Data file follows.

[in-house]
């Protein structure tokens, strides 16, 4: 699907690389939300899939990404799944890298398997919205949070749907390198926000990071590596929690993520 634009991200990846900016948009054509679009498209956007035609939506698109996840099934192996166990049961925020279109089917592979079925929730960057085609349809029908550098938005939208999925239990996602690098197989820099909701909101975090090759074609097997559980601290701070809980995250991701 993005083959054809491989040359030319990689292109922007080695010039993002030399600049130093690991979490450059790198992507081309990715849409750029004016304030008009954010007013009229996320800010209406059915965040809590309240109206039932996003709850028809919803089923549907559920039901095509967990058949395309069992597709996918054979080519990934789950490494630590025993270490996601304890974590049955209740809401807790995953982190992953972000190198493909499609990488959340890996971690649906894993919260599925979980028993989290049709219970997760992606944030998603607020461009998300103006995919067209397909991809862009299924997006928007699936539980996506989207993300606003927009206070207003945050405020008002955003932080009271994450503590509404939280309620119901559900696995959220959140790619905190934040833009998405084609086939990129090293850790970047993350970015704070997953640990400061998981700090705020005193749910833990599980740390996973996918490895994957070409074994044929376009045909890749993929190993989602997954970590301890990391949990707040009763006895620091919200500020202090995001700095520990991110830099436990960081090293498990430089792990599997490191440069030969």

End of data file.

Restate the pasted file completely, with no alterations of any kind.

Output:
[in-house]
């Protein structure tokens, strides 16, 4: 699907690389939300899939990404799944890298398997919205949070749907390198926000990071590596929690993520 634009991200990846900016948009054509679009498209956007035609939506698109996840099934192996166990049961925020279109089917592979079925929730960057085609349809029908550098938005939208999925239990996602690098197989820099909701909101975090090759074609097997559980601290701070809980995250991701 993005083959054809491989040359030319990689292109922007080695010039993002030399600049130093690991979490450059790198992507081309990715849409750029004016304030008009954010007013009229996320800010209406059915965040809590309240109206039932996003709850028809919803089923549907559920039901095509967990058949395309069992597709996918054979080519990934789950490494630590025993270490996601304890974590049955209740809401807790995953982190992953972000190198493909499609990488959340890996971690649906894993919260599925979980028993989290049709219970997760992606944030998603607020461009998300103006995919067209397909991809862009299924997006928007699936539980996506989207993300606003927009206070207003945050405020008002955003932080009271994450503590509404939280309620119901559900696995959220959140790619905190934040833009998405084609086939990129090293850790970047993350970015704070997953640990400061998981700090705020005193749910833990599980740390996973996918490895994957070409074994044929376009045909890749993929190993989602997954970590301890990391949990707040009763006895620091919200500020202090995001700095520990991110830099436990960081090293498990430089792990599997490191440069030969």